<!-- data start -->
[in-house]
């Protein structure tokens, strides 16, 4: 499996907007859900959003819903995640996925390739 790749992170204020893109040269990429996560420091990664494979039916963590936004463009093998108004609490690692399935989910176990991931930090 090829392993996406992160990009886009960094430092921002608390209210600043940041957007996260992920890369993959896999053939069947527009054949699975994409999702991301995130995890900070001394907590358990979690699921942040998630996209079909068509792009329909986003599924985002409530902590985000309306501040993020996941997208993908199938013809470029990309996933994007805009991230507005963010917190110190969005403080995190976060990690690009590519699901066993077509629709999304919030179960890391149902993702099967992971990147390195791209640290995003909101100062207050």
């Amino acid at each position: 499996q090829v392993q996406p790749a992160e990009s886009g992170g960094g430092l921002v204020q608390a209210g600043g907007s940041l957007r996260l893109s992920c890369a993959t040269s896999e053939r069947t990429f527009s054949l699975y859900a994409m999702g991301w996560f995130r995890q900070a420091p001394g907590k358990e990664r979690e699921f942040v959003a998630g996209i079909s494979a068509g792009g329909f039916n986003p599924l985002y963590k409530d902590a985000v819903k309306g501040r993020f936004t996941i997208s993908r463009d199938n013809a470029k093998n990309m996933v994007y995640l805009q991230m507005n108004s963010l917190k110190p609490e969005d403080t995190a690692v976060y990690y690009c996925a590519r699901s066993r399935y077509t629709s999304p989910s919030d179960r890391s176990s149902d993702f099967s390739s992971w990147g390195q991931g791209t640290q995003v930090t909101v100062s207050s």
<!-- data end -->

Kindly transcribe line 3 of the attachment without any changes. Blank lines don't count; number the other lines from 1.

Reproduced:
């Amino acid at each position: 499996q090829v392993q996406p790749a992160e990009s886009g992170g960094g430092l921002v204020q608390a209210g600043g907007s940041l957007r996260l893109s992920c890369a993959t040269s896999e053939r069947t990429f527009s054949l699975y859900a994409m999702g991301w996560f995130r995890q900070a420091p001394g907590k358990e990664r979690e699921f942040v959003a998630g996209i079909s494979a068509g792009g329909f039916n986003p599924l985002y963590k409530d902590a985000v819903k309306g501040r993020f936004t996941i997208s993908r463009d199938n013809a470029k093998n990309m996933v994007y995640l805009q991230m507005n108004s963010l917190k110190p609490e969005d403080t995190a690692v976060y990690y690009c996925a590519r699901s066993r399935y077509t629709s999304p989910s919030d179960r890391s176990s149902d993702f099967s390739s992971w990147g390195q991931g791209t640290q995003v930090t909101v100062s207050s």